The highlights from my trip to Morocco were rambling through the medieval Medina of Fez and going on a camel safari into the Saharan desert…
There is something of a dichotomy between what appears on the outside in Morocco and what you find when you take a closer look inside. On the outside, the country seems bereft of colour and ornamentation. The one colour that is omnipresent as you travel through the countryside is ochre – whether its dusty roads, arid rocky mountains, or the shimmering sands of the Sahara. Most buildings in cities and villages are also painted some variant or the other of this shade so as to almost blend into the scenery.
It’s when you step inside some of these houses that you witness designs of an astonishing complexity and beauty. One of the most iconic aspects of Moroccan design is Zellige tiling. These brightly coloured, geometrically patterned mosaics are used to decorate everything from pillars and floors to fountains and furniture. They are found everywhere from ordinary houses to palaces, from mosques to madrasas. The same flair for artistry is found in the alleys of the famed Moroccan Medinas – in the vibrantly hued carpets, the spice souks, and the magical light patterns cast by intricately carved brass lamps.
The other dichotomy lies in the behaviour of the people. I was forewarned by my guide not to get startled if I came across people having a loud argument in the street. It’s considered quite acceptable to kick up a ruckus and raise voices in public to make a point. However as soon as you enter their homes Moroccans can be some of the warmest, most hospitable people you’ll ever meet.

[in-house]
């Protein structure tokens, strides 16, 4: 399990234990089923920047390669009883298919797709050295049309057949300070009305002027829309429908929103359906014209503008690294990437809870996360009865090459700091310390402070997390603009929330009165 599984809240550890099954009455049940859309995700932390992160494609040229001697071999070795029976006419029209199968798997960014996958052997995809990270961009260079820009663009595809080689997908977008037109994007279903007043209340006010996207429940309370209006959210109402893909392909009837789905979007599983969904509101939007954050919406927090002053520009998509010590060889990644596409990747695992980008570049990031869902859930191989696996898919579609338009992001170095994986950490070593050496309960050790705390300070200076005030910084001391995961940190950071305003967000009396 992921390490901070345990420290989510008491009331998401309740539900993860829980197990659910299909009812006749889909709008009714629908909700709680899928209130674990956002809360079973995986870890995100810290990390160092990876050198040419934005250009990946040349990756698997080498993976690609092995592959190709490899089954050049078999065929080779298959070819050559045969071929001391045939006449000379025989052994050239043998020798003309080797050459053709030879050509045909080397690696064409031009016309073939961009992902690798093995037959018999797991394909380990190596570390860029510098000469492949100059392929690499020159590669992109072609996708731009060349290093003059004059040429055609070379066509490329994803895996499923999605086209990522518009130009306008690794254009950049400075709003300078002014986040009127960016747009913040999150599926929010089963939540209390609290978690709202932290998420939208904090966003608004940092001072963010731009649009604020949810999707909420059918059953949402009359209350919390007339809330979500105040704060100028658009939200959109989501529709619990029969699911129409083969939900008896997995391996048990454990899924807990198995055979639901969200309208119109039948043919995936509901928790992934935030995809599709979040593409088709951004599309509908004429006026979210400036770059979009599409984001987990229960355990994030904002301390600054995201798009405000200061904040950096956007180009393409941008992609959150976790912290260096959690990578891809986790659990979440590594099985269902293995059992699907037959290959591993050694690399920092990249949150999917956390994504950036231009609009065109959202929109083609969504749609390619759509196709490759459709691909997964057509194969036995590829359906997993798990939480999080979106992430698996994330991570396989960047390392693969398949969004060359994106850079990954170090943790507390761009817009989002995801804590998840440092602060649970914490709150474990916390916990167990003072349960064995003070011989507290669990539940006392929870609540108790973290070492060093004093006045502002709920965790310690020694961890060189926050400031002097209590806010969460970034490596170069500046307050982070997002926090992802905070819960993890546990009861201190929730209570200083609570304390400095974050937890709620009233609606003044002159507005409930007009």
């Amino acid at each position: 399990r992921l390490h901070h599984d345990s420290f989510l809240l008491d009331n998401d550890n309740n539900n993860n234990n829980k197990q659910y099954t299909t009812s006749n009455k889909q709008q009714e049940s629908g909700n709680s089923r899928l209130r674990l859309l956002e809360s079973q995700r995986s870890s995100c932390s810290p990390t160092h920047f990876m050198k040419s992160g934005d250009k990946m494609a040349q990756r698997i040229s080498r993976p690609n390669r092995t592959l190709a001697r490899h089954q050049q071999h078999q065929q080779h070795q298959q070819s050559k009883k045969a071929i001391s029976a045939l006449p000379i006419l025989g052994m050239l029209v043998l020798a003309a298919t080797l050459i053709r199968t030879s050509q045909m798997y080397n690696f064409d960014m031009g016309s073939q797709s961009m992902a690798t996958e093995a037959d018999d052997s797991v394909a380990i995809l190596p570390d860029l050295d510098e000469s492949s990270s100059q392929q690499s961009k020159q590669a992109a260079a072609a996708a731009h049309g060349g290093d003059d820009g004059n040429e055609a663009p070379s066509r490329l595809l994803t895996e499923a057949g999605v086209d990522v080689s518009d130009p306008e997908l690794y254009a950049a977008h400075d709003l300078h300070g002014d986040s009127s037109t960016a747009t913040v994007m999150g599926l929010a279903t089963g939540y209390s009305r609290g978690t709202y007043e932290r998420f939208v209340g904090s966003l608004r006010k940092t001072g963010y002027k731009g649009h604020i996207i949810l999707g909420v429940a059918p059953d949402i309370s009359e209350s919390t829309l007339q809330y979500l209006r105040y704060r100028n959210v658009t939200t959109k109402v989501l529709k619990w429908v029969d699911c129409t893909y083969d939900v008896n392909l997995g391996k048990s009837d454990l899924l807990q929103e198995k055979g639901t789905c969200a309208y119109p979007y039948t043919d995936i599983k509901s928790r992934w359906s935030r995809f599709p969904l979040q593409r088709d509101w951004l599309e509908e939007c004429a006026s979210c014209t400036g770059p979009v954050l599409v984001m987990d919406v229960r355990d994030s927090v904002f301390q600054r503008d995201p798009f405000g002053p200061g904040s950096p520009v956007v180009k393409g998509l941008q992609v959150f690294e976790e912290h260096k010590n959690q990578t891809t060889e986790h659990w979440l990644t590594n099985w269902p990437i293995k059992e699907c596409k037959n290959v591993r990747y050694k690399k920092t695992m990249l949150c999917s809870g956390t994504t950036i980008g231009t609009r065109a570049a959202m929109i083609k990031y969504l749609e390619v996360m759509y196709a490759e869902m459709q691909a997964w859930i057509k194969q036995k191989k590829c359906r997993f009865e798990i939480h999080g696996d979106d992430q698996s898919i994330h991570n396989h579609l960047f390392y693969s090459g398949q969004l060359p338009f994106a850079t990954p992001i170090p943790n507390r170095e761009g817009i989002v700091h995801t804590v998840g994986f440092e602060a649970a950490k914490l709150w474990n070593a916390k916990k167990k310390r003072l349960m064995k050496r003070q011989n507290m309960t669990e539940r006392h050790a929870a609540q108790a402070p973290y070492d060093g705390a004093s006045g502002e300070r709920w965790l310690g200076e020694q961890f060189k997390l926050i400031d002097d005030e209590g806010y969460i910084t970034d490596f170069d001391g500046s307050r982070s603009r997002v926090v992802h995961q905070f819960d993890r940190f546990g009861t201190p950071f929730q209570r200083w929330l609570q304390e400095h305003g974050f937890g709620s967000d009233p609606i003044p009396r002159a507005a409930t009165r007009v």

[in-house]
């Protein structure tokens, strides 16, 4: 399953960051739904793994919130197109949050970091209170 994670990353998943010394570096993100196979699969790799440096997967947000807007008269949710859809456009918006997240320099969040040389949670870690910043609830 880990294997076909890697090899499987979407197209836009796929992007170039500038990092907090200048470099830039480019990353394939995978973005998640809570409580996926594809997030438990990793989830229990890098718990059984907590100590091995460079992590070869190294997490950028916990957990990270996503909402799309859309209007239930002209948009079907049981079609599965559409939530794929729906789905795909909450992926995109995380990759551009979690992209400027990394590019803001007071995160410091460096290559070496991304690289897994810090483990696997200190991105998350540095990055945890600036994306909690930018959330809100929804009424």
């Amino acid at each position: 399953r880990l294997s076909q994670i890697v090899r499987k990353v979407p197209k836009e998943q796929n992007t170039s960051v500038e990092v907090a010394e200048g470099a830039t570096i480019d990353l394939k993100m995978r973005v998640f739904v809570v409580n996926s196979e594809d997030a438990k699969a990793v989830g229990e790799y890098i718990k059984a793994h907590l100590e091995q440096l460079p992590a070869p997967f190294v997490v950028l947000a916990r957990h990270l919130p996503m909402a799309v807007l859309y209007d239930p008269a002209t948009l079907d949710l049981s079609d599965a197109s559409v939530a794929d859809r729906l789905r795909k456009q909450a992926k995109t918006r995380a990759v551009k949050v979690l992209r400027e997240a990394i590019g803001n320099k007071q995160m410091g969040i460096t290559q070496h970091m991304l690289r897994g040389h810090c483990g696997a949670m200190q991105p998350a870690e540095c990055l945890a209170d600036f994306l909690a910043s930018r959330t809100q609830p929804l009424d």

One of the reasons Morocco is so popular with European and American tourists is it gives a taste of the exotica and mystique of the Middle East within a relatively liberal and peaceful society long accustomed to Western visitors. The Moroccan King, who bears the title “Commander of the Faithful”, spearheaded a policy of Islamic reform after the Casablanca bombings of 2003. Besides building infrastructure for the training and certification of Imams, they also keep a tight leash on independent preachers. At the heart of the reform policy is fighting extremist ideologies and promoting tolerance towards religious minorities. More audacious steps have included banning the production and sale of Burqas in the interest of security. Of course this has inevitably given rise to disgruntlement amongst some sections of society at the perceived dissemination of state propaganda via religious channels. Imams are very revered in the social fabric of local communities, often called upon to resolve disputes as well as offer spiritual guidance. I remember my young guide bemoaning the “sanitisation” of what they could and could not preach which invariably undermined their legitimacy in the eyes of some.